Double occupation

The room displays the two successive foreign occupations of Hungary. One part of the monitor-wall depicts the genocidal Nazi régime: Hitler and the jubilant crowds, as well as the horrifying photographs of Bergen-Belsen, while on the other side we can see the Red Army, the signing of the Molotov-Ribbentrop Pact and military parades along Red Square. There are some shots of the Hungarian Army's participation in the war against the Soviet Union, as well as of the siege of Budapest. The pictures on the walls of the hall portray the devastation caused by the war in Hungary. The four interconnected plasma monitors let us follow the transformation of Central Europe from the First World War to the end of World War II.

“Last night I dreamt that the Germans had left and no one came in to replace them.”

Imre Kovács

The Trianon peace diktat of 1920 expropriated two-thirds of Hungary’s territory and made it a political outcast. Hoping for a review of the unjust peace diktat which had been designed to destroy the country, after ten years of isolation Hungary aligned itself with Rome and Berlin. But during World War II the alliance with Germany became increasingly burdensome, resulting in Hungary first showing reluctance to serve the Nazis, and later seeking ways to extricate itself from the war. In the spring of 1944 the latter was prevented by Nazi Germany’s occupation of our country. Then, in the late summer of 1944, the Soviets invaded. The Red Army drove out the Nazis, but stayed on as the new occupier, transforming Hungary into a communist dictatorship and a Soviet colony.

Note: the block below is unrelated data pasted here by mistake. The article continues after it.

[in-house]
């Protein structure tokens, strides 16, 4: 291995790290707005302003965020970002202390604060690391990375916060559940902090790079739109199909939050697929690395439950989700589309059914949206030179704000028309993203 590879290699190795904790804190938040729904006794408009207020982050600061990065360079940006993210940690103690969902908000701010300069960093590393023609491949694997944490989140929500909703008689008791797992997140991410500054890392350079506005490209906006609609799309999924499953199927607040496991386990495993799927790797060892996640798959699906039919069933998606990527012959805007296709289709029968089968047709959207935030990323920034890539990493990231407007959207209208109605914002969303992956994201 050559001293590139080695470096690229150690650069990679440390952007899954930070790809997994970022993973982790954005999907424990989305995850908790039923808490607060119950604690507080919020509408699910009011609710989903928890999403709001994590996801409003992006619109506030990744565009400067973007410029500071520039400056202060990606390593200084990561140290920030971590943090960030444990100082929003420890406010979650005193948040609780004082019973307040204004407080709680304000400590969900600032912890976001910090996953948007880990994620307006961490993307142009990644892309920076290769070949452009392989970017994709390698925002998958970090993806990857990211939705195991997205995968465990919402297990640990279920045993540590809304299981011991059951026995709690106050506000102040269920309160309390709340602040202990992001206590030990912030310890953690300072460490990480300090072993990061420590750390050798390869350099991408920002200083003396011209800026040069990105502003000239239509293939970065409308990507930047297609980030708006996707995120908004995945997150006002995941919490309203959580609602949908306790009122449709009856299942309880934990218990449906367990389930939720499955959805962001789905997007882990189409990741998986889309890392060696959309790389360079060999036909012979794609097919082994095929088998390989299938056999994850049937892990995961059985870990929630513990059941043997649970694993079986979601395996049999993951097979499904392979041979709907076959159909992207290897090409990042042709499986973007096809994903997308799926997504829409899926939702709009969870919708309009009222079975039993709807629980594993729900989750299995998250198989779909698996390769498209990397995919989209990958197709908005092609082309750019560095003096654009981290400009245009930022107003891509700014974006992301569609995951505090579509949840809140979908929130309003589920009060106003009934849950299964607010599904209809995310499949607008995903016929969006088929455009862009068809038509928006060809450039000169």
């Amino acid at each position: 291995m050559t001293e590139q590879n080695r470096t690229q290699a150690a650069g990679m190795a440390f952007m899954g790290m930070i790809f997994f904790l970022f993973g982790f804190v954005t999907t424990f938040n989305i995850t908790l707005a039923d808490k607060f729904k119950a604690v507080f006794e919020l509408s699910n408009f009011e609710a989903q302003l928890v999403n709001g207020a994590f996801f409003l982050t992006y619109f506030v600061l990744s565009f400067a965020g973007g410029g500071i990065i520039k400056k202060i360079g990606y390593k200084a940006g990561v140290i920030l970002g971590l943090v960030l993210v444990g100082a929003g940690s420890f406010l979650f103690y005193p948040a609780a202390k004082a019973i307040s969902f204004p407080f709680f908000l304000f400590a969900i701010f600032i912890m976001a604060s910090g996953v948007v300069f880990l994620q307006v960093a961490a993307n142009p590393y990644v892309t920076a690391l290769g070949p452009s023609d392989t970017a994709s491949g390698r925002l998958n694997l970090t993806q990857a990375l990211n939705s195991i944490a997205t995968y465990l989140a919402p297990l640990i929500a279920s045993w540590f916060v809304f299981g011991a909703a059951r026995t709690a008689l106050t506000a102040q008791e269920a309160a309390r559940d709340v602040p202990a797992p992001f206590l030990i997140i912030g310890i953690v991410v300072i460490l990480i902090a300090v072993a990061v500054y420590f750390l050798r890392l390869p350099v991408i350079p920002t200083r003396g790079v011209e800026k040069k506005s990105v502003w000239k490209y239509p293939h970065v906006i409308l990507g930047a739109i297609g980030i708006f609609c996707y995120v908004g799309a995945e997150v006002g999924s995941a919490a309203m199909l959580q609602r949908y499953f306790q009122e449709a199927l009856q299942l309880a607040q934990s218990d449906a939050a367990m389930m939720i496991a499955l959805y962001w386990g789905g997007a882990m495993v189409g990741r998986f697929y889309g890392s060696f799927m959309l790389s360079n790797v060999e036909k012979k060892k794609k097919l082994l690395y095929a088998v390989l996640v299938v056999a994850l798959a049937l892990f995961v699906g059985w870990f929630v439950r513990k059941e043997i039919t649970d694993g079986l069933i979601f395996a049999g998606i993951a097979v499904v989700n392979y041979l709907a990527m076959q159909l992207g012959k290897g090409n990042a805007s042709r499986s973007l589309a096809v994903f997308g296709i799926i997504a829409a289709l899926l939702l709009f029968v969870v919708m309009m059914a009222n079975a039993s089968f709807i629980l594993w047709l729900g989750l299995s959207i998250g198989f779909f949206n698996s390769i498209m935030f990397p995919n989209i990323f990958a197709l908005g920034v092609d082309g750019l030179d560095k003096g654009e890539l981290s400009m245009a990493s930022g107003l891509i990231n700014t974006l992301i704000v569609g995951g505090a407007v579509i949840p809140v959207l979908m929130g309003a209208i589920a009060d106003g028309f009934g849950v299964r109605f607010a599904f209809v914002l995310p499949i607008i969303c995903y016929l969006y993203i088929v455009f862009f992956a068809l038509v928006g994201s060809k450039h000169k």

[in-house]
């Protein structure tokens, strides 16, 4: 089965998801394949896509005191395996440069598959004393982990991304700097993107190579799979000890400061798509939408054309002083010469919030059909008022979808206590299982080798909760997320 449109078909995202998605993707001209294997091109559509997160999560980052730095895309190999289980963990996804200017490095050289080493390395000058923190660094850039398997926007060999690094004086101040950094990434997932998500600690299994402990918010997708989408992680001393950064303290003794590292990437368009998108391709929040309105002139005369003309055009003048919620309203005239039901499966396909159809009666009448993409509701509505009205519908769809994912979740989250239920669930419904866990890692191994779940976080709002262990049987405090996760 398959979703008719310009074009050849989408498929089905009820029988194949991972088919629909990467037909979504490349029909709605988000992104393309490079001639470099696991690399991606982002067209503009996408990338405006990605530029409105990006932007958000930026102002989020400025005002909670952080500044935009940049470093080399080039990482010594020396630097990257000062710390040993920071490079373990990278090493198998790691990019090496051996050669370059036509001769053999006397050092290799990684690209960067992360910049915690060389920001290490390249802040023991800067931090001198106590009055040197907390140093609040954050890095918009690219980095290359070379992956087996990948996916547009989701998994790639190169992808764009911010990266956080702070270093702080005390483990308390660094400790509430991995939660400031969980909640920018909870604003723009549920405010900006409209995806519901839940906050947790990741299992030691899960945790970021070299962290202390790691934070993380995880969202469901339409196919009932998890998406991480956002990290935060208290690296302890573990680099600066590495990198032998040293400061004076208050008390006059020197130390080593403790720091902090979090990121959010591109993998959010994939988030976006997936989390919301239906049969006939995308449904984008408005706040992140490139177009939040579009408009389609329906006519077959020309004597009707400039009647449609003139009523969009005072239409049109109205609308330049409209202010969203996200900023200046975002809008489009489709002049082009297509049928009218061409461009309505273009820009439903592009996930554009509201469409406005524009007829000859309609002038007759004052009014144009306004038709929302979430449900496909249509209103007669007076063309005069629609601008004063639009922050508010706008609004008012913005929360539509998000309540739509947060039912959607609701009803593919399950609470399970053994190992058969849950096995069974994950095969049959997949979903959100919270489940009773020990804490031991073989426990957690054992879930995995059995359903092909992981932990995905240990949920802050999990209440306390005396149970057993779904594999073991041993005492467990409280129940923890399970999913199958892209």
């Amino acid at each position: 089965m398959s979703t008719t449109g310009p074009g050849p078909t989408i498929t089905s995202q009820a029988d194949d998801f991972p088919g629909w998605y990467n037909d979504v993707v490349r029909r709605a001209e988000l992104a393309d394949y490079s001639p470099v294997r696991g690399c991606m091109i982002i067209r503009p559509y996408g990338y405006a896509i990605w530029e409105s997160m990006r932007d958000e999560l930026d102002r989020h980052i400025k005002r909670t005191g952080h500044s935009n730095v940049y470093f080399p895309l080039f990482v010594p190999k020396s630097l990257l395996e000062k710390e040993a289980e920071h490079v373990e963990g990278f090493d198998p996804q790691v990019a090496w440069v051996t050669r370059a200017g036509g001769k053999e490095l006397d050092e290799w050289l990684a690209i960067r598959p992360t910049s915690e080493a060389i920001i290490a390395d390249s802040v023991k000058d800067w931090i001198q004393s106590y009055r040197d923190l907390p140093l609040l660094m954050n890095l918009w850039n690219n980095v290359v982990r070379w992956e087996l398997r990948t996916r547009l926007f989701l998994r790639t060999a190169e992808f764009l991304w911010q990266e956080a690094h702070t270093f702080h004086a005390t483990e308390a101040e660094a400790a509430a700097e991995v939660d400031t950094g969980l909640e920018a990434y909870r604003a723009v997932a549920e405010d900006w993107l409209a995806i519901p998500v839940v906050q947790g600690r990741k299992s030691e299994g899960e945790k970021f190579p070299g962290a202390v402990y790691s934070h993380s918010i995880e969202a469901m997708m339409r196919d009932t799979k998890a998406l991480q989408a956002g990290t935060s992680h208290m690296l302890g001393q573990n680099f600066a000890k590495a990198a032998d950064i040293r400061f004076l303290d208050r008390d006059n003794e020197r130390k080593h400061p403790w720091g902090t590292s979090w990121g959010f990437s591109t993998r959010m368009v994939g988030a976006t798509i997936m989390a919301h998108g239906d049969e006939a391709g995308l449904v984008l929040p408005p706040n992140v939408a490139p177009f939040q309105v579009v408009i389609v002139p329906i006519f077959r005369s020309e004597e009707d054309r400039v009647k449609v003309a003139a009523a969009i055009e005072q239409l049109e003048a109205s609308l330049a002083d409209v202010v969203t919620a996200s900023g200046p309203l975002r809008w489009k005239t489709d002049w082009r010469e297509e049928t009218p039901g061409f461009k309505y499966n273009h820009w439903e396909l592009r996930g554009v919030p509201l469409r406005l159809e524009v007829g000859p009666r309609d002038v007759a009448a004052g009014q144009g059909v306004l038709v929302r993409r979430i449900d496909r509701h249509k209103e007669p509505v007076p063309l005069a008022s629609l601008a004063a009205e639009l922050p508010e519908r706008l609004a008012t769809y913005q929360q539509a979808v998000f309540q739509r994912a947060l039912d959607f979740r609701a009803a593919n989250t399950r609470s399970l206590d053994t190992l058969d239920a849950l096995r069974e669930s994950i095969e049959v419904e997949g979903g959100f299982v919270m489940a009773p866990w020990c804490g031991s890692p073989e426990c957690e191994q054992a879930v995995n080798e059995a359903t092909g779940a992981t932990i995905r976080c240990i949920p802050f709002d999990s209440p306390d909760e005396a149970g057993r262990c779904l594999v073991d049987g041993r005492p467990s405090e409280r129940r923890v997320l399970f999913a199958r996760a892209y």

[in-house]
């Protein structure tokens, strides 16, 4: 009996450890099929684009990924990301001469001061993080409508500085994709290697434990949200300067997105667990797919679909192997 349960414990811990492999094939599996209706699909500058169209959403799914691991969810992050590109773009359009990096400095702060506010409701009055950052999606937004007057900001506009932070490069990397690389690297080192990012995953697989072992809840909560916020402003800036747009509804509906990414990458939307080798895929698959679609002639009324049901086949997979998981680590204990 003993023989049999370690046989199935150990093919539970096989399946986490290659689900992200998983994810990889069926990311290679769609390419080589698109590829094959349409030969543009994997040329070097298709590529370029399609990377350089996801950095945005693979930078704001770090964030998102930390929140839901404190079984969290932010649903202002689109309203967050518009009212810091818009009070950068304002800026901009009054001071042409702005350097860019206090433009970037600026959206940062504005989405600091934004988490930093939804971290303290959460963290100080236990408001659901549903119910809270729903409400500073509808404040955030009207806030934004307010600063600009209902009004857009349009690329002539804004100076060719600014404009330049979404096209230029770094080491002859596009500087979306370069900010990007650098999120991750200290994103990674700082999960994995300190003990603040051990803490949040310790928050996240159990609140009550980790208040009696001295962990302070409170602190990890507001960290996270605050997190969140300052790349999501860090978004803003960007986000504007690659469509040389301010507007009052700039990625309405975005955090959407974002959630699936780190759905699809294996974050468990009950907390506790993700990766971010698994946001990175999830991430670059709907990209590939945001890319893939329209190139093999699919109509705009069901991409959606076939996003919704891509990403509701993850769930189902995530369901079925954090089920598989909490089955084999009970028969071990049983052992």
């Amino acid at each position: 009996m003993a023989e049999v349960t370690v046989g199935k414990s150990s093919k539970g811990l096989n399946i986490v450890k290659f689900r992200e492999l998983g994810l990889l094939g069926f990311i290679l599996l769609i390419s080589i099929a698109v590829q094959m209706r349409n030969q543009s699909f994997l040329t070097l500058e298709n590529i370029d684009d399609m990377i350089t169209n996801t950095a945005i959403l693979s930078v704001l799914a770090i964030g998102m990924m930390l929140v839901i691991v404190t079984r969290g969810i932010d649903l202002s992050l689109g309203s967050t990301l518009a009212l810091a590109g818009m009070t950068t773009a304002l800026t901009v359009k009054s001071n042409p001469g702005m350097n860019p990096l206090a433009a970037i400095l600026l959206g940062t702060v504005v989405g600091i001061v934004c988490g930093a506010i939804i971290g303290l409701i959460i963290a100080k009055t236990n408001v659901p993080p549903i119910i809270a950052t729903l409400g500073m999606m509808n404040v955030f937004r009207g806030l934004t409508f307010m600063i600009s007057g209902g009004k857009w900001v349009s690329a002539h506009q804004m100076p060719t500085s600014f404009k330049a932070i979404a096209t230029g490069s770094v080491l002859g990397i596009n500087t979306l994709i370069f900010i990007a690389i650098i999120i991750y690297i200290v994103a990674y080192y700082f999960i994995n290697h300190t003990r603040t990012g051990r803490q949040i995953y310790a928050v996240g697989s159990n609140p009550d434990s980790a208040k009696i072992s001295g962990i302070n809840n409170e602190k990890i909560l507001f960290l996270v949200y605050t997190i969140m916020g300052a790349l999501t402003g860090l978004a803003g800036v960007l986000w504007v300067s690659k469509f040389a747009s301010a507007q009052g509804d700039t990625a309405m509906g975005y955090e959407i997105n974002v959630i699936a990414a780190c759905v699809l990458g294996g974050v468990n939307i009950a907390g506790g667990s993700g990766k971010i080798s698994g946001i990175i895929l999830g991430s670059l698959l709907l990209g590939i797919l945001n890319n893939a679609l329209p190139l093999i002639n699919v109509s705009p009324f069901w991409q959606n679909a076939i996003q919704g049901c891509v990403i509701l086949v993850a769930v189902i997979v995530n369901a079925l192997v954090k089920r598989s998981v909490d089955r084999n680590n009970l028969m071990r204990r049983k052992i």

Both occupations brought with them bitter lessons. Hitler’s Germany carried out the accelerated transportation of Jews from provincial Hungary to labour camps, and to extermination camps outside the country. Almost 440,000 of our compatriots were thus transported, with most of them never returning. To this day the pain of this wound is felt in the heart of our nation. The communist dictatorship, which was settling down to the long-term exercise of power, set itself the goals of radically transforming Hungarian society and plundering the country. Just as had happened after World War I, the victors of World War II summarily partitioned Europe into spheres of interest, disregarding the principle of self-determination. Like the other Central and Eastern European states, the Soviet Union acquired Hungary within its spoils of war, and our country became part of the Soviet empire. Hungary was an occupied country from 1944 onwards. We were not liberated until 1991.

Second floor